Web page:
Cats may become infected with salmonella by ingesting food, water, or soil that was contaminated with infected feces. 

Cat become infected with Salmonella through the fecal-oral route of infection. This means the cat ingests food, water, or soil that has become contaminated with feces infected by Salmonella.

This is more commonly known as food poisoning or a food-borne illness when a cat becomes sick from eating contaminated food.

One of the most significant risk factors for salmonellosis in cats occurs when a cat is fed a raw cat food diet, specifically raw meat.

The Center for Disease Control (CDC) has found in studies, that 25% of raw pet food samples were found to be tested positive for harmful bacteria such as Salmonella. It is because of this risk of food poisoning from Salmonella and other harmful pathogens, that most veterinarians do not recommend a raw food diet for cats.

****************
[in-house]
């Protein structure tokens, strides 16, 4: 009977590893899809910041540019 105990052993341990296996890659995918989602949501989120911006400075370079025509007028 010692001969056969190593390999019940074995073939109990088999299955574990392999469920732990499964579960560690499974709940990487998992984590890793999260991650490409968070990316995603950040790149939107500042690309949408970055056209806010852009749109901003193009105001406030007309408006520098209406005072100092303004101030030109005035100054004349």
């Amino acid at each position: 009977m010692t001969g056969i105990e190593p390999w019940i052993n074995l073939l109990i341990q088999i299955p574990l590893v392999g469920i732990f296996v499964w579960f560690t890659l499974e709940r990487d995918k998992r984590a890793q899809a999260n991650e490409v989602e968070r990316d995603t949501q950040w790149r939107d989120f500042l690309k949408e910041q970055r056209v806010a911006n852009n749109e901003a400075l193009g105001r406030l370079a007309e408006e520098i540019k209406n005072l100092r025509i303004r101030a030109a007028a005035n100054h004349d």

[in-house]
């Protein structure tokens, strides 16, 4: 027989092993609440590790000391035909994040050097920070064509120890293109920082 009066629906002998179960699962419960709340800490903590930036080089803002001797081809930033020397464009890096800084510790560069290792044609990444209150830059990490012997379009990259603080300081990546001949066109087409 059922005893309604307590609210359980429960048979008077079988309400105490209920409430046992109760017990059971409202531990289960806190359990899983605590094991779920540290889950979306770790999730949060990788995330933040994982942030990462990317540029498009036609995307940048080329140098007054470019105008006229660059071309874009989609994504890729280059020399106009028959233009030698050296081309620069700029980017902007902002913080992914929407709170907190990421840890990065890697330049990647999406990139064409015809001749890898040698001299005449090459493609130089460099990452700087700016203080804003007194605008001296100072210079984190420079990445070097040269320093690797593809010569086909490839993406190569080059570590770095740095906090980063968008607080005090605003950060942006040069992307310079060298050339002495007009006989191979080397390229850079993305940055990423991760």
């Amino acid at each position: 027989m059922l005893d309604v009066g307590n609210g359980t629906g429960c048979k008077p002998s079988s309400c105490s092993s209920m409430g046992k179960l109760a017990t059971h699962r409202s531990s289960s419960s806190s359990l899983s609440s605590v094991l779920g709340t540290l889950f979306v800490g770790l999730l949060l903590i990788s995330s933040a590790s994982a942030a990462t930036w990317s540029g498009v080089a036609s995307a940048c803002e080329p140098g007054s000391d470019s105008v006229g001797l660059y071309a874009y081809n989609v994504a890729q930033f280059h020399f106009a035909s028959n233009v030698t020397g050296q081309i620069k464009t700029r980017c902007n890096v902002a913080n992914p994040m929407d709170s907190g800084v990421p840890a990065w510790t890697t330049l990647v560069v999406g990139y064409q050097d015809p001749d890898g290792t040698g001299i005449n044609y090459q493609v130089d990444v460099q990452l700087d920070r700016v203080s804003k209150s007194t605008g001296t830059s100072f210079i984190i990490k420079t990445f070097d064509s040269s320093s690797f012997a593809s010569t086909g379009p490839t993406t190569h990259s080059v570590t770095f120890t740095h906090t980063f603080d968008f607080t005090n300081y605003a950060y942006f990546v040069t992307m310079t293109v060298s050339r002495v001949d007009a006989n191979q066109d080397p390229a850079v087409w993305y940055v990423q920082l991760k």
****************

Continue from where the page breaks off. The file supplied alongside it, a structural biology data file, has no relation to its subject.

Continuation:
Because cats are most commonly asymptomatic carriers, an infected can with Salmonella can infect humans, who are more susceptible to illness from Salmonella. This is referred to as a zoonotic pathogen when it can be transmitted between pets and people.

A less likely form of transmission of Salmonella is through the air into the respiratory tract.

Frequently Asked Questions

How do I know if my cat has Salmonella?

A common clinical sign of Salmonellosis in cats is diarrhea, but since cats are most often asymptomatic carriers of Salmonella, it is very likely that you would not know if your cat has the bacteria. If you cat has chronic or recurrent diarrhea, the feces can be cultured to see if the Salmonella bacteria is isolated, which would confirm the infection.